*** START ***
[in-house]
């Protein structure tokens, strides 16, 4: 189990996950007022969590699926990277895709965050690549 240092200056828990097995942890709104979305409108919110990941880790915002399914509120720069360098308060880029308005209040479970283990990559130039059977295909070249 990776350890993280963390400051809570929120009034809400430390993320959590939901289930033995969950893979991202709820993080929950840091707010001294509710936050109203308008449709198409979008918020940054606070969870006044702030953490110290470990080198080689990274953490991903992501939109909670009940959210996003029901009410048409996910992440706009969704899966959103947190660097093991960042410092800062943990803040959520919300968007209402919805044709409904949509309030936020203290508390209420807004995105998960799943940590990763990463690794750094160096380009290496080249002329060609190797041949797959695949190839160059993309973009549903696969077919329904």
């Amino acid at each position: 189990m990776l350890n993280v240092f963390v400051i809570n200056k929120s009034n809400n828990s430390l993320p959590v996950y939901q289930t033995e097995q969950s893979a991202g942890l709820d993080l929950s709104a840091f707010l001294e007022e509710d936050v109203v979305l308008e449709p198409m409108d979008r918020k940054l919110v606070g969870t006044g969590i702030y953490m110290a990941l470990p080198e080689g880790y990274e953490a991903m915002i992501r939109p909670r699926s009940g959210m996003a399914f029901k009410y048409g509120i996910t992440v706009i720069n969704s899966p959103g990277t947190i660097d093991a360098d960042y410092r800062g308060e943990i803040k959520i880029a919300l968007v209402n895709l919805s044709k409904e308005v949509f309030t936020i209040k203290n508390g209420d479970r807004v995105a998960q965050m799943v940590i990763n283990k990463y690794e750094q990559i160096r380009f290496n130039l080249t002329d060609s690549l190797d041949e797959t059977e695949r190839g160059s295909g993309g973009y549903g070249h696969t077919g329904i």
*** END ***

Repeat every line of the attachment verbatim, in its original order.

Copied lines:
[in-house]
């Protein structure tokens, strides 16, 4: 189990996950007022969590699926990277895709965050690549 240092200056828990097995942890709104979305409108919110990941880790915002399914509120720069360098308060880029308005209040479970283990990559130039059977295909070249 990776350890993280963390400051809570929120009034809400430390993320959590939901289930033995969950893979991202709820993080929950840091707010001294509710936050109203308008449709198409979008918020940054606070969870006044702030953490110290470990080198080689990274953490991903992501939109909670009940959210996003029901009410048409996910992440706009969704899966959103947190660097093991960042410092800062943990803040959520919300968007209402919805044709409904949509309030936020203290508390209420807004995105998960799943940590990763990463690794750094160096380009290496080249002329060609190797041949797959695949190839160059993309973009549903696969077919329904």
């Amino acid at each position: 189990m990776l350890n993280v240092f963390v400051i809570n200056k929120s009034n809400n828990s430390l993320p959590v996950y939901q289930t033995e097995q969950s893979a991202g942890l709820d993080l929950s709104a840091f707010l001294e007022e509710d936050v109203v979305l308008e449709p198409m409108d979008r918020k940054l919110v606070g969870t006044g969590i702030y953490m110290a990941l470990p080198e080689g880790y990274e953490a991903m915002i992501r939109p909670r699926s009940g959210m996003a399914f029901k009410y048409g509120i996910t992440v706009i720069n969704s899966p959103g990277t947190i660097d093991a360098d960042y410092r800062g308060e943990i803040k959520i880029a919300l968007v209402n895709l919805s044709k409904e308005v949509f309030t936020i209040k203290n508390g209420d479970r807004v995105a998960q965050m799943v940590i990763n283990k990463y690794e750094q990559i160096r380009f290496n130039l080249t002329d060609s690549l190797d041949e797959t059977e695949r190839g160059s295909g993309g973009y549903g070249h696969t077919g329904i």